“It doesn’t often make sense to charge per hour or per word,” says Emerson. “Those are poor measures of your effort, expertise and the value you deliver.”

  • For example: As you gain experience you’ll write faster, so charging per hour actually punishes you for getting better at your craft. Charge per project instead. And anchor your fees to the value the project will bring your client.

If you’re still a little fuzzy on how to do that, maybe this will help: Steve Maurer wrote two product descriptions, a total of 250 words, to help a company sell $4,000 industrial-grade fire alarms. He charged a $700 flat fee. The company happily paid that, because if those descriptions sell just one alarm they will more than recoup their investment. 

4. Market yourself

Imagine being so booked that you were turning down work, like Bethany Johnson: “I just told a client—who’s paying $800 per post—I don’t want to take on any more work.”

  • How did she become so in demand that she can turn down such a great paying gig? Simple. She put herself out there.

That’s all marketing is—making sure the right people know who you are and how you can help them.

Some writers pitch, some writers frequent LinkedIn, others network. Most use a combination of tactics.

And guess what? Some lucky freelancer who’s been marketing their business has already snagged the work Bethany turned down.

Healthy marketing habits for freelance writers

When you get out of the toxic environment of content mills and focus on healthy marketing habits, you’ll feel a lot better, work on more interesting projects, and make more money.

Need help getting out of the content mills? Let’s discuss on Facebook and LinkedIn.

Holly Hughes-Barnes creates the magnetic stories marketers crave to power their content marketing strategy—when they don’t have the time or bandwidth to do it in-house


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  1. Steve Maurer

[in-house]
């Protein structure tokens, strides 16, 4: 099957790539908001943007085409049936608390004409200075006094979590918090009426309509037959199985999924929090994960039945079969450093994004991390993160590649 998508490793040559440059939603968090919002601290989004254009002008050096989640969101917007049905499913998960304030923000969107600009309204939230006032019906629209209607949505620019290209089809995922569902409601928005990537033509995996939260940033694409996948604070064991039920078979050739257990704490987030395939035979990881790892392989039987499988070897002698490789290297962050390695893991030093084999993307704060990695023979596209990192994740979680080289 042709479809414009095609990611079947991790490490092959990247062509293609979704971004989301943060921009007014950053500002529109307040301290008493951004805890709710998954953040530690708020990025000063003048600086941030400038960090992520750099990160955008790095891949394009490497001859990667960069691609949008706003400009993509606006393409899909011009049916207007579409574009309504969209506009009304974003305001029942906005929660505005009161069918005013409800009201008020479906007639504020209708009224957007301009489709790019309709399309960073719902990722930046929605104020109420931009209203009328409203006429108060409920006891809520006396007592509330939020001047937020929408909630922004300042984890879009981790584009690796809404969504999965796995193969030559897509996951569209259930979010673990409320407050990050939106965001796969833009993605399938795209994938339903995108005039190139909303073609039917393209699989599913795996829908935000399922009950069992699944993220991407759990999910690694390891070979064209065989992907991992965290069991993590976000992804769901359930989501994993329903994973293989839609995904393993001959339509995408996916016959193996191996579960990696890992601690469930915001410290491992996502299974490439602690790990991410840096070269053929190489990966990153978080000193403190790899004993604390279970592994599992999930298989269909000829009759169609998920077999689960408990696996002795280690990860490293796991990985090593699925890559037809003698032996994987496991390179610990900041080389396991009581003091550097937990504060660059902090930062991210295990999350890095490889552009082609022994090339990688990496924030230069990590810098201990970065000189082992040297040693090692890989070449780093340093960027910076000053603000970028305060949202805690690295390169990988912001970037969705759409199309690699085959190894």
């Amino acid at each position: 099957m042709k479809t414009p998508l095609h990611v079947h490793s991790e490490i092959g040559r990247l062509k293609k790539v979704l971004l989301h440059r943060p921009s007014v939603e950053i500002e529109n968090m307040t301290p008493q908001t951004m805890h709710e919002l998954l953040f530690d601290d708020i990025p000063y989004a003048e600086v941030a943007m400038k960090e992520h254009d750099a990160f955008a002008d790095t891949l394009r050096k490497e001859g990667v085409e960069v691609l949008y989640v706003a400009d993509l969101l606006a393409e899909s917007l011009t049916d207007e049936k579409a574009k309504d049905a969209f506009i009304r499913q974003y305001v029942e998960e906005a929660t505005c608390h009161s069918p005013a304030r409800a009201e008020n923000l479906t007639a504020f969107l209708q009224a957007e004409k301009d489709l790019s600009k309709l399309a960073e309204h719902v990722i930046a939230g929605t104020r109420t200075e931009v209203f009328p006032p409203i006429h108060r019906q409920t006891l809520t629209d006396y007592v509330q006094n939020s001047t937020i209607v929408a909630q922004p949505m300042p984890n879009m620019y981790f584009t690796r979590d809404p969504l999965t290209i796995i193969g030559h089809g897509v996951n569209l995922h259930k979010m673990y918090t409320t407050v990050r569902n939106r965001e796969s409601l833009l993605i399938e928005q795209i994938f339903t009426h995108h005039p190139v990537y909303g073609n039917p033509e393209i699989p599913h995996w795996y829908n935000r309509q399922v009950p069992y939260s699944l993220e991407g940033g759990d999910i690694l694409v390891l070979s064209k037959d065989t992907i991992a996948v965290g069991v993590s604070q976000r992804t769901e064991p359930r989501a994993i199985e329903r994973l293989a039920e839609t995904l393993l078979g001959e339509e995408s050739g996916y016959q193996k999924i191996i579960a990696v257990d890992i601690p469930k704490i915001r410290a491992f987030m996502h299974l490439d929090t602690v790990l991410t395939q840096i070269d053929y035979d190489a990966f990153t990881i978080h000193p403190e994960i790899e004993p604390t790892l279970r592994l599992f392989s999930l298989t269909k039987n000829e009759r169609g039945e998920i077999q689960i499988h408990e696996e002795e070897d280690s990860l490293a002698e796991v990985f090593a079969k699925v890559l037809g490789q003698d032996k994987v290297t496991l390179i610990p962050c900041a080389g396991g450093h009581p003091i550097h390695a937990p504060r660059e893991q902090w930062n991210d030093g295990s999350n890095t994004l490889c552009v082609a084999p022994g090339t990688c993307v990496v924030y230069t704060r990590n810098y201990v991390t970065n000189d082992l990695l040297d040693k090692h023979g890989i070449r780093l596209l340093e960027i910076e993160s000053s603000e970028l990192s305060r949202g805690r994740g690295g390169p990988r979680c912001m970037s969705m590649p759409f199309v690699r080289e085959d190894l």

Great advice, well-written, Holly! If more freelancers would take this to heart and escape the mills… even avoid them from the get-go… they would be much happier when the REAL paychecks start rolling in. One key to making more money is not to do more work, but do more profitable work for clients that have the deep pockets! You explained that quite well. 🙂

    Wishing you all the best of success, my friend!

  2. Derek Thompson

    A great post, and perfect for business spring cleaning!

    As we raise our expectations and treat our writing practice as a profession, we get serious about our client base and the way we work.
    My takeaways:
    1. Be consistent in your approach.
    2. Always consider where / how you want to be in the future.
    3. Value your talent.

  3. Firth McQuilliam

    After reading this simple, clear advice, I feel as if invisible golden coins are raining on me from Heaven. This will be the year! ^_^

  4. Emma

    If you are tempted to work for content mills, keep in mind that per hour, you’d probably make more money answering surveys online – and with a lot less work!

    If you are doing all that work, then by golly make sure you are getting paid for it!

    It’s hard not to puke at six hours of work for $5.

  5. Rachel

    Very true! I would add that it helps to point out to prospects how your content will help them. That could be money, but in the case of content like blog posts, it could be increased traffic or improved SEO.

    I like to use stats to prove my point if I don’t have any numbers of my own (for example, on work I’ve done that has converted well). Using stats is how I got one of my first steady jobs writing blog posts – I simply used stats to show him what the average increase in traffic to the site would be.

    He hired me on the spot.

    I’ve worked with him for several years… and now I’ll be moving on to a better-paying client.

  6. David Nelson

    Excellent presentation Carol.I love this stuff. It is the best cure for the rampant abuse going on on these rubbish and abuse sites.